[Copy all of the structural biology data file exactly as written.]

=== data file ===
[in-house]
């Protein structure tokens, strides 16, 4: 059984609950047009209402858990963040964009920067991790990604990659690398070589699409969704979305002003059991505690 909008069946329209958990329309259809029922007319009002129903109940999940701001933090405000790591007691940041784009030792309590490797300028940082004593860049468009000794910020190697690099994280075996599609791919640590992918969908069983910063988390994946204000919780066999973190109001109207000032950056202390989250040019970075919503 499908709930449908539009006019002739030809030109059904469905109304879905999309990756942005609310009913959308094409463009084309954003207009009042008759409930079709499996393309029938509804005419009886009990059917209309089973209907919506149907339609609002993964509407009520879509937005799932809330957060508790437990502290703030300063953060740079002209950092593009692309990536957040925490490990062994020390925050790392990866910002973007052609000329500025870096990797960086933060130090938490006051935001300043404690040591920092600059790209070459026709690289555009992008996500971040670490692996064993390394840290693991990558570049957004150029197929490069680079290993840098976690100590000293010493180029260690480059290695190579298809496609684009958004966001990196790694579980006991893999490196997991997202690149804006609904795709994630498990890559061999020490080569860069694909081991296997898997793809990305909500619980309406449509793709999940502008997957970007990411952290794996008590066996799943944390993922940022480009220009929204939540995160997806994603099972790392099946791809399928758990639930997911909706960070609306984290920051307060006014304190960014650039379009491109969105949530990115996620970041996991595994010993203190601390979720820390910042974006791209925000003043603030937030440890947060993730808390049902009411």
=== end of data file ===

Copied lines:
[in-house]
């Protein structure tokens, strides 16, 4: 059984609950047009209402858990963040964009920067991790990604990659690398070589699409969704979305002003059991505690 909008069946329209958990329309259809029922007319009002129903109940999940701001933090405000790591007691940041784009030792309590490797300028940082004593860049468009000794910020190697690099994280075996599609791919640590992918969908069983910063988390994946204000919780066999973190109001109207000032950056202390989250040019970075919503 499908709930449908539009006019002739030809030109059904469905109304879905999309990756942005609310009913959308094409463009084309954003207009009042008759409930079709499996393309029938509804005419009886009990059917209309089973209907919506149907339609609002993964509407009520879509937005799932809330957060508790437990502290703030300063953060740079002209950092593009692309990536957040925490490990062994020390925050790392990866910002973007052609000329500025870096990797960086933060130090938490006051935001300043404690040591920092600059790209070459026709690289555009992008996500971040670490692996064993390394840290693991990558570049957004150029197929490069680079290993840098976690100590000293010493180029260690480059290695190579298809496609684009958004966001990196790694579980006991893999490196997991997202690149804006609904795709994630498990890559061999020490080569860069694909081991296997898997793809990305909500619980309406449509793709999940502008997957970007990411952290794996008590066996799943944390993922940022480009220009929204939540995160997806994603099972790392099946791809399928758990639930997911909706960070609306984290920051307060006014304190960014650039379009491109969105949530990115996620970041996991595994010993203190601390979720820390910042974006791209925000003043603030937030440890947060993730808390049902009411």